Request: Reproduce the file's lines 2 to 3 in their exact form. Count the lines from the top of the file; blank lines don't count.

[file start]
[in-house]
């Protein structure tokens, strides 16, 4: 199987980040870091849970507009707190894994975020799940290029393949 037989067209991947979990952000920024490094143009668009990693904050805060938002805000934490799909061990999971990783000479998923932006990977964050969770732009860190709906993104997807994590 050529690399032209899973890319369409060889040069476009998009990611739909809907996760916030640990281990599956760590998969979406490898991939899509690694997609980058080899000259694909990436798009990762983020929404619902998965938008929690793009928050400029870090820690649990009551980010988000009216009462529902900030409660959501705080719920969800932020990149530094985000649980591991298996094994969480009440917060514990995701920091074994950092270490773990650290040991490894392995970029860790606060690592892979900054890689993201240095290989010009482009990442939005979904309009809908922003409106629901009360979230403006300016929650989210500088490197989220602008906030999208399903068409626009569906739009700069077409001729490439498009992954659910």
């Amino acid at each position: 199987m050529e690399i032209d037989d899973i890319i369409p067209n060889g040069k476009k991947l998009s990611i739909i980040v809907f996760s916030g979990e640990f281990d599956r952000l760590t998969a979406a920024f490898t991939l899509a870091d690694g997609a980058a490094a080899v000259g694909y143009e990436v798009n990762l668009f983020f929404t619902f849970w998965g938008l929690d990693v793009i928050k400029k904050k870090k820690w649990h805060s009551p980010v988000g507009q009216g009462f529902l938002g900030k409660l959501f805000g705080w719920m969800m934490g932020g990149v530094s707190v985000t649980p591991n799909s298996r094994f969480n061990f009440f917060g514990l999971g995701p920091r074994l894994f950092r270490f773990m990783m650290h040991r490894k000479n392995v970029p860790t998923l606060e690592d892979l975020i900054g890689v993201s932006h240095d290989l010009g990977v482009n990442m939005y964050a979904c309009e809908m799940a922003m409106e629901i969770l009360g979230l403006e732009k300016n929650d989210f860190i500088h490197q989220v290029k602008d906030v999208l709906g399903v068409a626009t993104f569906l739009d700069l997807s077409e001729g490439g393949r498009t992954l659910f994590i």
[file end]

């Protein structure tokens, strides 16, 4: 199987980040870091849970507009707190894994975020799940290029393949 037989067209991947979990952000920024490094143009668009990693904050805060938002805000934490799909061990999971990783000479998923932006990977964050969770732009860190709906993104997807994590 050529690399032209899973890319369409060889040069476009998009990611739909809907996760916030640990281990599956760590998969979406490898991939899509690694997609980058080899000259694909990436798009990762983020929404619902998965938008929690793009928050400029870090820690649990009551980010988000009216009462529902900030409660959501705080719920969800932020990149530094985000649980591991298996094994969480009440917060514990995701920091074994950092270490773990650290040991490894392995970029860790606060690592892979900054890689993201240095290989010009482009990442939005979904309009809908922003409106629901009360979230403006300016929650989210500088490197989220602008906030999208399903068409626009569906739009700069077409001729490439498009992954659910």
């Amino acid at each position: 199987m050529e690399i032209d037989d899973i890319i369409p067209n060889g040069k476009k991947l998009s990611i739909i980040v809907f996760s916030g979990e640990f281990d599956r952000l760590t998969a979406a920024f490898t991939l899509a870091d690694g997609a980058a490094a080899v000259g694909y143009e990436v798009n990762l668009f983020f929404t619902f849970w998965g938008l929690d990693v793009i928050k400029k904050k870090k820690w649990h805060s009551p980010v988000g507009q009216g009462f529902l938002g900030k409660l959501f805000g705080w719920m969800m934490g932020g990149v530094s707190v985000t649980p591991n799909s298996r094994f969480n061990f009440f917060g514990l999971g995701p920091r074994l894994f950092r270490f773990m990783m650290h040991r490894k000479n392995v970029p860790t998923l606060e690592d892979l975020i900054g890689v993201s932006h240095d290989l010009g990977v482009n990442m939005y964050a979904c309009e809908m799940a922003m409106e629901i969770l009360g979230l403006e732009k300016n929650d989210f860190i500088h490197q989220v290029k602008d906030v999208l709906g399903v068409a626009t993104f569906l739009d700069l997807s077409e001729g490439g393949r498009t992954l659910f994590i």